FAQs on Shoulder Pain in Houston

Shoulder pain is the fourth most reported painful condition in the United States with 9 percent of adults suffering from it, according to the National Center for Health Statistics. The shoulder is an unstable joint and more prone to injury due to its musculoskeletal structure. Being the most mobile joint, it is also susceptible to overuse, wearing of ligaments, soft tissue swelling, bone changes, degenerative conditions, dislocation, and other disorders that lead to agonizing shoulder pain.

What is shoulder pain?

Shoulder pain refers to any type of painful sensation experienced in and around shoulders. It may be localized pain or radiating pain that gradually spreads into arms. The pain begins in the shoulder joint, tendons, or surrounding muscles and aggravates with shoulder or arm movement.

There are certain types of pain that originate in the neck, brain stem, or chest and impact the shoulders in due course. However, any such pain not originating in shoulders are called referred pain, not shoulder pain.

What are the causes of shoulder pain?

  • Injury and inflammation of ligaments, muscles, and tendons caused due to overuse, strain, trauma, or degenerative disorders.
  • Dislocation of shoulder joint or upper joint getting out of the socket following overwhelming pressure or accident
  • Avascular necrosis or death of bone tissues and collapse of bone structures attributed to disrupted blood supply
  • Brachial plexus injury following compression of nerves responsible for sympathetic signal transmission between brain and shoulder, arm, and hand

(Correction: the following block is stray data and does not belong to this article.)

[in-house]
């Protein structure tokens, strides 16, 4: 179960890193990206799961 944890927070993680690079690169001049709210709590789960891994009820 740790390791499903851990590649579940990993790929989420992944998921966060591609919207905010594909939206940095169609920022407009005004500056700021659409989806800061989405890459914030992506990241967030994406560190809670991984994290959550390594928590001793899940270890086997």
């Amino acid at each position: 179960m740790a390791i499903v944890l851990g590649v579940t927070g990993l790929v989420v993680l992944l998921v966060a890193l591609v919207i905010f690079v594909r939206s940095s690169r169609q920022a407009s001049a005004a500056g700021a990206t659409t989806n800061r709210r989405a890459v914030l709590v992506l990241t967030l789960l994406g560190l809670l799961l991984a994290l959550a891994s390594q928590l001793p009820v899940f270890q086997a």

• Broken arm or fracture in shoulder bones
  • Shoulder bursitis or swelling in the soft tissues in the shoulder
  • Shoulder arthritis
  • Rotator Cuff pain associated with damage to soft tissues in the muscles and tendons that facilitate a range of motions by the shoulder
  • Inflammation of biceps tendon
  • Cartilage injury or tearing attributed to athletic activities
  • Cervical radiculopathy caused by compression of spinal nerves
  • Frozen shoulder disorder traced to musculoskeletal stiffness impacting tendons, ligaments, and muscles
  • Polymyalgia rheumatic leading to muscle stiffness
  • Shoulder impingement, tendon rupture, sprains, and strains
  • Osteoarthritis that affect shoulder joints
  • Rheumatoid arthritis
  • Intensely painful joint infection or septic arthritis
  • Thoracic outlet syndrome causing compression of the blood vessels in and around the collarbone

Who are at the risk of suffering from shoulder pain?

  • Athletes frequently doing repetitive movements or involved in sports requiring high-impact arm movements
  • Those suffering from social depression or work-related stress factor
  • People engaged in shoulder-intensive occupations, including IT employees, drivers, cashiers, tool operators, construction workers, and hairdressers.
  • Those who have previous shoulder injuries due to accidents

When to see a doctor?

If you have shoulder pain lasting for over a week despite self-care or have pain while moving your arm or shoulder, visit your doctor. Swelling or redness in the shoulder accompanied by fever should also be treated with expert advice.

It is also pertinent to visit a doctor when shoulder pain impacts the mobility of your arm or leads to joint deformity, tenderness, loss of ability to rotate, sensory deficit, and severe ache.